Richard Nixon points to a map of Southeast Asia during a nationwide broadcast
Hulton Archive/Getty Images
By Lily Rothman
April 6, 2015

Contains extremely mild spoilers for the mid-season premiere of Mad Men

Few things can place a fictional story on a real-world timeline better than a Presidential speech can. In the case of the Sunday night mid-season premiere of Mad Men, the background appearance of a speech by Richard Nixon dates one scene precisely, at April 30, 1970, around 9 p.m. Eastern, when Nixon addressed the nation.

It also dates the scene, though somewhat less precisely, to a time of what even the President of the United States dubbed “anarchy.”

Nixon began the speech by laying out what was going on in Vietnam, as the war there raged on. He had recently pledged to ramp up the withdrawal of American troops from the war zone, but explained, using the visual aid of a map, that doing so successfully would now require, paradoxically, diving deeper into the conflict. North Vietnam had built up “military sanctuaries” along its border with Cambodia, which were being used as bases for attacks on South Vietnam. Cambodia had been neutral in the conflict, but was now asking for help from the U.S., Nixon told the country. In response, he and the South Vietnamese had decided to “clean out” the sanctuaries with a new series of attacks.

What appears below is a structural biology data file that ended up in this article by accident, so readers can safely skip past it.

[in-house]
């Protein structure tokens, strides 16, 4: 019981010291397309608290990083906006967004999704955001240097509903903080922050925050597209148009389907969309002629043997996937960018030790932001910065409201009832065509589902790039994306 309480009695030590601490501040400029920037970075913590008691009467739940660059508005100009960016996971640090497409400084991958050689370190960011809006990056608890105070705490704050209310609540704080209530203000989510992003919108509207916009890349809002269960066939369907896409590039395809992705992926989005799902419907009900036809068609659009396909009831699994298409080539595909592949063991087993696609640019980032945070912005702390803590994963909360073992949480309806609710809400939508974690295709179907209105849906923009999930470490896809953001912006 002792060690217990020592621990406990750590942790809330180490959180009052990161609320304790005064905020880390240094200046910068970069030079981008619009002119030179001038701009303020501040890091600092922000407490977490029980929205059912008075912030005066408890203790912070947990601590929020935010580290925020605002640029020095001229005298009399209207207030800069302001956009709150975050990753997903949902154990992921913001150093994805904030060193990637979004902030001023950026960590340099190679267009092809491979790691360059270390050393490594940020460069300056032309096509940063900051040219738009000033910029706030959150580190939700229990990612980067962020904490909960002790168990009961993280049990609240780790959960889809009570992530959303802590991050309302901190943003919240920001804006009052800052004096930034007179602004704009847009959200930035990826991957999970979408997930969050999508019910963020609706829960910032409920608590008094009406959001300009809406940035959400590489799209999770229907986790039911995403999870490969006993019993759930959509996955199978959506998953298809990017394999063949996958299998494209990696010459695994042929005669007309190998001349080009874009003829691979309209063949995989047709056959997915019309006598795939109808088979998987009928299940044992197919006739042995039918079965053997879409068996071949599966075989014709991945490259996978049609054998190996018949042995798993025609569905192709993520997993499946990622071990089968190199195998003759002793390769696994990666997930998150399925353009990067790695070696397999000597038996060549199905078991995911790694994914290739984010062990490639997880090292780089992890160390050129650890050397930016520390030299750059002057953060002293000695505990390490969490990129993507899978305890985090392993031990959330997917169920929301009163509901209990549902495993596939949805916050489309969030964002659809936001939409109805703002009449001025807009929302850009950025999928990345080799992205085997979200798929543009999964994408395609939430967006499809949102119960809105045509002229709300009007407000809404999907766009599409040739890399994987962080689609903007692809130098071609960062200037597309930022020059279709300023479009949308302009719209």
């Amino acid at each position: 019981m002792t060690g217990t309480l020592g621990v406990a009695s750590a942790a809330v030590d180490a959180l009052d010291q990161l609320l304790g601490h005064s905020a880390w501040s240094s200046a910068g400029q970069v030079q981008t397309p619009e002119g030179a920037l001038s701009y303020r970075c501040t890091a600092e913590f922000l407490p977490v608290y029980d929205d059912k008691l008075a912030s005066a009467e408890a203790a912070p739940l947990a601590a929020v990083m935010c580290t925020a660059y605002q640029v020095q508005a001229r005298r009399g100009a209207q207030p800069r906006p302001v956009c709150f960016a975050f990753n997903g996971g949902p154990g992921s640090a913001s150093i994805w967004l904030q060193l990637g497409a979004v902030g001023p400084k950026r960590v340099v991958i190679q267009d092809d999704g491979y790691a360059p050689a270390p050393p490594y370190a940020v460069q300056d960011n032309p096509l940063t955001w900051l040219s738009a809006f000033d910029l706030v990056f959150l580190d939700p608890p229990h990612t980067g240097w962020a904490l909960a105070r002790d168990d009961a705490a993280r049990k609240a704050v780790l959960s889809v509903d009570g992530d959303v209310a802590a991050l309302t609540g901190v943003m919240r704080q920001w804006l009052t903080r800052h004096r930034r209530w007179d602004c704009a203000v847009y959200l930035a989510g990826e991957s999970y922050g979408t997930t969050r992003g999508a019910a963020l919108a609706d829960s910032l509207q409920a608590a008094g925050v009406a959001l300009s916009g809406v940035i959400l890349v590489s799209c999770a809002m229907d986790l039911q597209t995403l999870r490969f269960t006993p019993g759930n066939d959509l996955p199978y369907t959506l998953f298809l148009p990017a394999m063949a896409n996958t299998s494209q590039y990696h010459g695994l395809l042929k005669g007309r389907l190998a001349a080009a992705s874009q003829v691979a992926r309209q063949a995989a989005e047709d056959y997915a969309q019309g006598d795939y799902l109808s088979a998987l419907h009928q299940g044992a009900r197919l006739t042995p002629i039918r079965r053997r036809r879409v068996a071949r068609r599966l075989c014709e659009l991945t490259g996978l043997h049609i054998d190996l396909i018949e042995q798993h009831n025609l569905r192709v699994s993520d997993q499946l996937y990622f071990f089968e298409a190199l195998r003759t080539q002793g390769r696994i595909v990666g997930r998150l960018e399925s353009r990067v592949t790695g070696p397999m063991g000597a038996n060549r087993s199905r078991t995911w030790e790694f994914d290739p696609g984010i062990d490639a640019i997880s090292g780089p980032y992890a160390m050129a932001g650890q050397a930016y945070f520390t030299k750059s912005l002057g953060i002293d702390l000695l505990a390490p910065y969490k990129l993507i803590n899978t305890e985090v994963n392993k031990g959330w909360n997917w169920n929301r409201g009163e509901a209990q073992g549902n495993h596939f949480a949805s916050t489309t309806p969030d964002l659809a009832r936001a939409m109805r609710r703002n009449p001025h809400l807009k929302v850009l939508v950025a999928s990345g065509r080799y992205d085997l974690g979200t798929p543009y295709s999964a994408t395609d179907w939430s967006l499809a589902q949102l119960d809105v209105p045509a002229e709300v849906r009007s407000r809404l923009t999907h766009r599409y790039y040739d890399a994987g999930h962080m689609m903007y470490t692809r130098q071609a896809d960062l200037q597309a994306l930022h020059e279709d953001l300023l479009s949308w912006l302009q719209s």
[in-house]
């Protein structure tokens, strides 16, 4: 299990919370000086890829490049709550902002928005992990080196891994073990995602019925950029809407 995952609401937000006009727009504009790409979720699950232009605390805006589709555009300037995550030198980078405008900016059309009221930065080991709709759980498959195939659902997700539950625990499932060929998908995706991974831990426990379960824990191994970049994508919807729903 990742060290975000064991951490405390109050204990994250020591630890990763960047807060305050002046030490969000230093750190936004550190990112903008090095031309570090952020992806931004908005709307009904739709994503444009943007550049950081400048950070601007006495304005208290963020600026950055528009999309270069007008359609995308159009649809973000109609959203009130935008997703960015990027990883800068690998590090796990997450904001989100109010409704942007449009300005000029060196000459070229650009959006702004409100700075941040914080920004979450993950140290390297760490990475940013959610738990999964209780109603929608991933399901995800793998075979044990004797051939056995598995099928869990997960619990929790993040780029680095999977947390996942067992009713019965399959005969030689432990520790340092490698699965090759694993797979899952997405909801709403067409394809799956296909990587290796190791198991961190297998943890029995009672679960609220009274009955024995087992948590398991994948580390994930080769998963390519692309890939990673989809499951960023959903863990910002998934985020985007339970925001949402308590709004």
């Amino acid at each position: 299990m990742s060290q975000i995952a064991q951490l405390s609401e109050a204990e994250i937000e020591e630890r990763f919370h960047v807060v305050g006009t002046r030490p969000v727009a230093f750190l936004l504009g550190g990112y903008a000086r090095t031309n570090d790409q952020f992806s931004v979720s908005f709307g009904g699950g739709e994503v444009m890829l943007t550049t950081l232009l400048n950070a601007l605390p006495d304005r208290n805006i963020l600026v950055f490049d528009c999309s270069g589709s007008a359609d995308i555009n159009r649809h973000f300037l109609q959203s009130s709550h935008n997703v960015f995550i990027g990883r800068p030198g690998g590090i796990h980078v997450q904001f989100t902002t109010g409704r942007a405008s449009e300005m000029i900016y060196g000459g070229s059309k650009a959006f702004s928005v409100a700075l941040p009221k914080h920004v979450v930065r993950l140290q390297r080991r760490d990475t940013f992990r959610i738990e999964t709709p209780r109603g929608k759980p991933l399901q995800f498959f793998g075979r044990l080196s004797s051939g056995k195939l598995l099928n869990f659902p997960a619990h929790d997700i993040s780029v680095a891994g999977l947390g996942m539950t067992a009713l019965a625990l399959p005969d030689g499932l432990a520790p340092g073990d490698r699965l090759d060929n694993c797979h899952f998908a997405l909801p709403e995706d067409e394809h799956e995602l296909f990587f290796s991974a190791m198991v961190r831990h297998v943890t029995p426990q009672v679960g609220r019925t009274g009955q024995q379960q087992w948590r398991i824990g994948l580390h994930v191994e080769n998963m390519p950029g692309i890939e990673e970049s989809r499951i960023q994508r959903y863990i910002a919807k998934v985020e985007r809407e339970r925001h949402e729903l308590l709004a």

The new attacks, he said, were in the service of bringing the war to an end. But, he continued, the desire to end the conflict did not mean the U.S. would just give up:

As TIME reported the following week, polls showed that a majority of Americans opposed committing military effort to Cambodia and, though the White House switchboard reported a favorable reaction to the speech, other lawmakers saw their offices bombarded with messages from constituents who disagreed. The campus activists whom the President had compared to anarchists responded with a new wave of protest.

Then-Senator Bob Dole told TIME that, “If [the attack] works, it’s a stroke of genius. If it doesn’t, he strikes out.” A few months later, the White House claimed the operation — dubbed Operation Total Victory No. 42 and No. 43 — as a major success, though Nixon was still dealing with fallout for not consulting Congress on the move. Meanwhile, in Cambodia, things were far from calm.

Read TIME’s full original coverage of the 1970 speech, here in the TIME Vault: The New Burdens of War

Write to Lily Rothman at lily.rothman@time.com.

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